Native Aquatic Plants of Lake Champlain

Aquatic plants are a common sight in the Lake Champlain Basin’s waterbodies, yet the roles native species play in aquatic ecosystems are undervalued. Too often, native plants are viewed as weeds, rather than integral components of freshwater lake ecology.

LCC wants to change this perspective by sharing some of our favorite aquatic plants native to Lake Champlain. These plants provide habitat for fish, birds, and invertebrates; are key in the chemical and physical ecological function of Lake Champlain. They also have long-existing and continued relationships with people as foods, medicines, building materials, in ecological restoration, and more. Plants give Lake Champlain its unique character, and it is time the native species of our region are given their due.

We created factsheets and identification cards for 15 different aquatic plants native to the Lake Champlain watershed. We focused on 5 emergent plants (plants that are rooted in soil and poke out from the water's surface), 5 floating leaf plants (plants that are either rooted or free-floating whose leaves float on direct surface of the water), and 5 submersed plants (plants that are mostly or entirely underwater). 

Emergent plants

Broadleaf cattail

Broad-leaved cattail is native to New England, where it is found in wet soils and shallow water. With an enormous capacity for growth, it can aggressively colonize areas of human disturbance. Known as “the supermarket of the swamp,” all parts of the plant have been widely used by Native Americans for medicine, food and crafts.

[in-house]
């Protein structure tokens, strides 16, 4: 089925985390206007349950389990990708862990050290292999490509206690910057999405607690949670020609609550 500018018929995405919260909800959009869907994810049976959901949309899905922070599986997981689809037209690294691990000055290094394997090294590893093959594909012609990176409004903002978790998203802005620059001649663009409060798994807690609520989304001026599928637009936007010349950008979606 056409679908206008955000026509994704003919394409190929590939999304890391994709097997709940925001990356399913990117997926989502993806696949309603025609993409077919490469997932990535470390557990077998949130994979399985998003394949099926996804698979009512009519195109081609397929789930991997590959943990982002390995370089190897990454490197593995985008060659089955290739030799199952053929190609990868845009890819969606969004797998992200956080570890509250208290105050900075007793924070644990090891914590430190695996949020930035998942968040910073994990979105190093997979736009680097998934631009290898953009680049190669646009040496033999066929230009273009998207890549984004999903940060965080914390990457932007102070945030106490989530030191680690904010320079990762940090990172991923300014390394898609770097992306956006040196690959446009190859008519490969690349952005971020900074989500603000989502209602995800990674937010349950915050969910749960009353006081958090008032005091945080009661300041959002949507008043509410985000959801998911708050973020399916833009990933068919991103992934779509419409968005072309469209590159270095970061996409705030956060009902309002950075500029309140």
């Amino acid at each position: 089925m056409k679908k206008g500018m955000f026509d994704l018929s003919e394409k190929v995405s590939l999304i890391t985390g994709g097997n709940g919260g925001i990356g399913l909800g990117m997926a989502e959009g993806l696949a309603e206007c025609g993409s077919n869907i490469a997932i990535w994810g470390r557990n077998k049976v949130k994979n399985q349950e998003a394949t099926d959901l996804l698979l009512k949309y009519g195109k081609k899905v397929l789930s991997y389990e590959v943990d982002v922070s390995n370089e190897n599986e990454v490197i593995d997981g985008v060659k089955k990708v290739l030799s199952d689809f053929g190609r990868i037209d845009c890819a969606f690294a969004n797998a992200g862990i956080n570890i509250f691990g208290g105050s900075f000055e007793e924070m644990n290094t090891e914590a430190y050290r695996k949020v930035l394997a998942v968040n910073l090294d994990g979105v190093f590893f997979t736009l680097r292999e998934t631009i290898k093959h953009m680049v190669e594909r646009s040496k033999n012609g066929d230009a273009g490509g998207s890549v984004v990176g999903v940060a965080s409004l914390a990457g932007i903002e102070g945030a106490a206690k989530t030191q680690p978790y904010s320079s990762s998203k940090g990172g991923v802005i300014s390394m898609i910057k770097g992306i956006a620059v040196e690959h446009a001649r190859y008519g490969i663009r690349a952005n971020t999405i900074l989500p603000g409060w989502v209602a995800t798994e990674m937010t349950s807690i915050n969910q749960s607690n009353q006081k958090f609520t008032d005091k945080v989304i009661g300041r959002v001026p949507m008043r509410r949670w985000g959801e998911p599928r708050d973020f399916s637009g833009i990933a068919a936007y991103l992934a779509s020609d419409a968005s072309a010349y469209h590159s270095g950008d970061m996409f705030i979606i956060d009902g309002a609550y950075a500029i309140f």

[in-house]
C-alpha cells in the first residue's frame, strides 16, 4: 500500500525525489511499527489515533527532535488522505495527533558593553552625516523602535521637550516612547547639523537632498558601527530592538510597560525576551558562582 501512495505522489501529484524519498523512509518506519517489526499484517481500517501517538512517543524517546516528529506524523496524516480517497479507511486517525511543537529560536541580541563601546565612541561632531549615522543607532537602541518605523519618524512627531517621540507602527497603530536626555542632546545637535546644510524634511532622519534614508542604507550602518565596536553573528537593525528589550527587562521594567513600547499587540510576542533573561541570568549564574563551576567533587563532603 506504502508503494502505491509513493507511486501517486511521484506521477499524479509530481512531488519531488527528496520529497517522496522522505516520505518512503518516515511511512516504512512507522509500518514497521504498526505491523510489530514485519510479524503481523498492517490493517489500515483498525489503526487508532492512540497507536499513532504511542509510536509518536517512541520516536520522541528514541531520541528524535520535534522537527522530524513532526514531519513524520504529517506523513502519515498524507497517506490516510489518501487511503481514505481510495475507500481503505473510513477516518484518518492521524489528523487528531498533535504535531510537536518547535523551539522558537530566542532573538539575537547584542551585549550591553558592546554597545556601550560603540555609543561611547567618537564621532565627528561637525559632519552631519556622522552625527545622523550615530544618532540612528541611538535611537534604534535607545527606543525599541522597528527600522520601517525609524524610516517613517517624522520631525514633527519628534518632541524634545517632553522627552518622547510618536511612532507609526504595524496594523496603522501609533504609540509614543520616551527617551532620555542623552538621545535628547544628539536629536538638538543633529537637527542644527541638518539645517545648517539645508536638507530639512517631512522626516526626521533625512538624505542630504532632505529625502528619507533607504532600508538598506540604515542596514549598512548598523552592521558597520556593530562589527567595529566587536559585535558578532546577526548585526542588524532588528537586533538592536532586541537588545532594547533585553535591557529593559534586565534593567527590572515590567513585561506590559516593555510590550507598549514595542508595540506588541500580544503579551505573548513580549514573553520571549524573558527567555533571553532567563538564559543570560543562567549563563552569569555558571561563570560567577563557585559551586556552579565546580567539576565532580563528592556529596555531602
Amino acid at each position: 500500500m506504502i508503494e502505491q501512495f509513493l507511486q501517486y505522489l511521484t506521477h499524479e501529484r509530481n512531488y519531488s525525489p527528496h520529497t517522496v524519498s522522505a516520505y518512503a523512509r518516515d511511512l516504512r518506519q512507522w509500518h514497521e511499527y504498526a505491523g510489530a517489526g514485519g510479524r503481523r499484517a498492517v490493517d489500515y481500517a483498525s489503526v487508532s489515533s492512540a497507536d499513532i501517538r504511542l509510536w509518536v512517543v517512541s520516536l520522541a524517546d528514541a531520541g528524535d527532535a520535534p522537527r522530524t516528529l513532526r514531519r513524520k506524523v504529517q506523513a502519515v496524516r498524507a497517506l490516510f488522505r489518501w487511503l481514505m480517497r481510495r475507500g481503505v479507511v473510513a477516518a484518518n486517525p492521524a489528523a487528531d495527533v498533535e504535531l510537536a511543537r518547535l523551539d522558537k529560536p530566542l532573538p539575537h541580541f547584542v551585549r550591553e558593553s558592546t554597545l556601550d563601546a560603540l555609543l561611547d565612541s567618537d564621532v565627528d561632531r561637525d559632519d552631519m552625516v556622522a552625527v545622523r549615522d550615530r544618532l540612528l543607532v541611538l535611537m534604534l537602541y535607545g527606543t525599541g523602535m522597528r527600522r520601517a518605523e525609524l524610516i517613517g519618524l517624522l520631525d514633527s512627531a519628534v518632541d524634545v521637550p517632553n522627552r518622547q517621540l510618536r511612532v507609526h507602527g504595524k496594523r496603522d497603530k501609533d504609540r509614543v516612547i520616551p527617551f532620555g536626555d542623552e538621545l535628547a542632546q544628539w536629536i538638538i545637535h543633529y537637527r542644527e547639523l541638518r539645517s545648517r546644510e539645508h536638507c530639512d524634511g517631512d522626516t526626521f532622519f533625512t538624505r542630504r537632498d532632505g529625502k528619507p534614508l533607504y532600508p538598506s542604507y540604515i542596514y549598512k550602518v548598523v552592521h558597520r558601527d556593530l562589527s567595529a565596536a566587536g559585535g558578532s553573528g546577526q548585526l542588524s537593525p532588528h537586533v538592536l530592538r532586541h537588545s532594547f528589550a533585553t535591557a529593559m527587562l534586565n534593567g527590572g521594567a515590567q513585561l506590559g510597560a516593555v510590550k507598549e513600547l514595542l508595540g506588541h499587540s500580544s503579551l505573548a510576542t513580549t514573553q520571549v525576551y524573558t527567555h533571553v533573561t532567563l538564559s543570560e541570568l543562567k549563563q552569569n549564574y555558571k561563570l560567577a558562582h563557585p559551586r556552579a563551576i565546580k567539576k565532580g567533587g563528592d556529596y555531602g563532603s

Common arrowhead

Common arrowhead (Sagitaria latifolia) is a colony-forming, aquatic perennial native to most of the contiguous US and southern Canada, including the Lake Champlain region. It rises above water level to a height of 3 feet. The long, emergent leaves are distinctly arrowhead shaped and they produce a white flower.

Northern wild rice

Northern wild rice (Zizania palustris) is a robust, native, aquatic, annual grass that produces large grains. The plants grow in shallow water in small lakes and slow-flowing streams; often, only the flowering head of wild rice rises above the water. The grain is eaten by dabbling ducks and other aquatic wildlife.The grain was historically and is still gathered and eaten throughout North America.

Pickerelweed

Pickerelweed (Pontederia cordata) is a common emergent aquatic plant native to the Eastern US. It is distinguished by its large, waxy leaves and showy purple flowers that point up 2-3 feet above the water‘s surface. Its large seeds are eaten by ducks and its foliage are eaten by muskrats and deer

Soft-stemmed bulrush

Soft-stemmed bulrush (Schoenoplectus tabernaemontani) has a wide native range--it‘s found nearly worldwide, including the Lake Champlain Basin. It is a rhizomatic, emergent, aquatic plant. Soft-stemmed bulrush typically forms a slowly-spreading clump of rush-like stems (culms) to 4-8 feet tall.

Floating-leaf plants

Common duckweed